An elimination reaction is a type of organic reaction in which two substituents are removed from a molecule in either a one or two-step mechanism.
Either the unsaturation of the molecule increases (as in most organic elimination reactions) or the valence of an atom in the molecule decreases by two, a process known as reductive elimination .
An important class of elimination reactions are those involving alkyl halides , or alkanes in general, with good leaving groups , reacting with a Lewis base to form an alkene in the reverse of an addition reaction . When the substrate is asymmetric, regioselectivity is determined by Saytzeff rule .
The one and two-step mechanisms are named and known as E2 reaction and E1 reaction , respectively.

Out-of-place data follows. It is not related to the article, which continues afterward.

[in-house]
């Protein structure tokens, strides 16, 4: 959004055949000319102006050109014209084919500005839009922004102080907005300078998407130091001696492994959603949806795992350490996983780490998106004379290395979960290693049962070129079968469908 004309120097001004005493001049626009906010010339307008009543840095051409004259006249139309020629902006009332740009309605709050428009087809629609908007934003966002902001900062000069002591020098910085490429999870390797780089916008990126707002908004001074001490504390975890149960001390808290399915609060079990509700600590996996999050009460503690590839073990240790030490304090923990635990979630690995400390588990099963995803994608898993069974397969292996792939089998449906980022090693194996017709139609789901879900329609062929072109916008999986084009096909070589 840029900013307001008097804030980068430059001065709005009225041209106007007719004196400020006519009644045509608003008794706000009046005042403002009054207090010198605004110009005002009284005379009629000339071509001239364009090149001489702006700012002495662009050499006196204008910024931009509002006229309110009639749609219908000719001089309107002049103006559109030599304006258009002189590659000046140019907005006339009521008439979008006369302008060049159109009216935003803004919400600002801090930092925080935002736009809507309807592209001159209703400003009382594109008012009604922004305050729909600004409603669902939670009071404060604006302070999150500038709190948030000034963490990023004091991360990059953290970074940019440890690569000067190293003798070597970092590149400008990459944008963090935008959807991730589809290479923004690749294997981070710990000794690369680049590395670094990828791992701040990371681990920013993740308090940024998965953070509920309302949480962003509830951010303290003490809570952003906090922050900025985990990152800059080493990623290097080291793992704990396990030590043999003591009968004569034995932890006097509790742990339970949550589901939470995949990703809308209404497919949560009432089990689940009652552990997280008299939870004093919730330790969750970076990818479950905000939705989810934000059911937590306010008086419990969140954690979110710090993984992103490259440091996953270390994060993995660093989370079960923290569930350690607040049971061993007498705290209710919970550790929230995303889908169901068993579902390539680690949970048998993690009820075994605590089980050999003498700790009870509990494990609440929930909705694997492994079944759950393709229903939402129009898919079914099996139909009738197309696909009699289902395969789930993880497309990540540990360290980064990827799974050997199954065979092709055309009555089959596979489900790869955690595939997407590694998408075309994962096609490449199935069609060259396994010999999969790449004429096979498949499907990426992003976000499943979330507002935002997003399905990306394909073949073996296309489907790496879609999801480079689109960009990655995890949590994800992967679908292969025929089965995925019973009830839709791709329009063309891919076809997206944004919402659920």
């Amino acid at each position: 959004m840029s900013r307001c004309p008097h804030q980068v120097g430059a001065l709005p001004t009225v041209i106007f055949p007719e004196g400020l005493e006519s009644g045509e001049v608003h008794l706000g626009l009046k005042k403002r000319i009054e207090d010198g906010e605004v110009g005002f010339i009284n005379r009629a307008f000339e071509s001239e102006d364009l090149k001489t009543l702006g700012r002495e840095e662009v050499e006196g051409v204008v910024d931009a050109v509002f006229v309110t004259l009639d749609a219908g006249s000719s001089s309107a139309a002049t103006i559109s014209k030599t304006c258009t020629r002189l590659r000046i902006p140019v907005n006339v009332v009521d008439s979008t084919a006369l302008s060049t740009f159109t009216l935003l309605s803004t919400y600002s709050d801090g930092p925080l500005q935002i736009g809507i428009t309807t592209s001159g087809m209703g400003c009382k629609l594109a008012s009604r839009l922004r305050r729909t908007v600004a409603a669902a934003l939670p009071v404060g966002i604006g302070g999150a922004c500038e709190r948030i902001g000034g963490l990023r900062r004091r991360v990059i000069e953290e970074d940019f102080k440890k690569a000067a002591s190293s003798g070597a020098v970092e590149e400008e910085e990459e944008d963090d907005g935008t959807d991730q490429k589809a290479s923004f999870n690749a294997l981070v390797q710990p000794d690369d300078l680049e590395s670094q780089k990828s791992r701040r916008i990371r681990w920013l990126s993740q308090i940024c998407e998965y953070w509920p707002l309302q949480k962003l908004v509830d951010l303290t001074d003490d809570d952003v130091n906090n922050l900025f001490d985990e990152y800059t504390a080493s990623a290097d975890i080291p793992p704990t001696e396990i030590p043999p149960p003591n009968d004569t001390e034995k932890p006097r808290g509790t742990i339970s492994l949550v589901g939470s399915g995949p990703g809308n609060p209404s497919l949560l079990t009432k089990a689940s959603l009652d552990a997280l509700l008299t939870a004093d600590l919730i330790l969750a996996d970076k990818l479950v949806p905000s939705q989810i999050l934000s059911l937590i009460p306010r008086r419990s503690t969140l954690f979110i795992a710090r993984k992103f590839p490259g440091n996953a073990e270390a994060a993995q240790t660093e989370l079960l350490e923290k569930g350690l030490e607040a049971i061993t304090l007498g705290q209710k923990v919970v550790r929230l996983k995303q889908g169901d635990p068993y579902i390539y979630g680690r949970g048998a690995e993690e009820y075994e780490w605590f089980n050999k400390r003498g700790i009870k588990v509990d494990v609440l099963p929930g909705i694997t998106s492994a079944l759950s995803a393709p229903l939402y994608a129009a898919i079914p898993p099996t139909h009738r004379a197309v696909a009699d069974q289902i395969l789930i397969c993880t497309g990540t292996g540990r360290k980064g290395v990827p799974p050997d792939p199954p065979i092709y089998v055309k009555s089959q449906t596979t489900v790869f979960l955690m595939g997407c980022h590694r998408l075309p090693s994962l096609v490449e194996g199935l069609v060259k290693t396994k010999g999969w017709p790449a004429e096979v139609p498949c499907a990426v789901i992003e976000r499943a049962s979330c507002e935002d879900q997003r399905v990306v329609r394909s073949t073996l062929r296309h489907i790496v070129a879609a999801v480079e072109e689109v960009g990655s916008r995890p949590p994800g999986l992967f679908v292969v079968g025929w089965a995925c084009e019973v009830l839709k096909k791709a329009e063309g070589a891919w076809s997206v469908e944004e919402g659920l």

The E1 reaction proceed via a two-step mechanism: the bond to the leaving group breaks first before the bond is formed. The slow step is unimolecular, involving only the alkyl halide.
The E1 and E2 mechanisms both involve the same number of bonds broken and formed. The only difference is timing. In an E1, the leaving group comes off before the proton is removed, and the reaction occurs in two steps. In an E2 reaction, the leaving group comes off as the proton is removed, and the reaction occurs in one step.
The stereochemical requirement of an anti periplanar geometry in an E2 reaction has important consequences for compounds containing six-membered rings.
Consider chlorocyclohexane which exists as two chair conformations. Conformation A is preferred since the bulkier Cl group is in the equatorial position.
For E2 elimination, the C-Cl bond must be anti periplanar to the C—H bond on a carbon, and this occurs only when the H and Cl atoms are both in the axial position. The requirement for trans diaxial geometry means that elimination must occur from the less stable conformer, B.
Alkyl Halides and Elimination Reactions Stereochemistry of the E2 Reaction:
Here are four characteristics that the E2 / SN2 mechanisms have in common.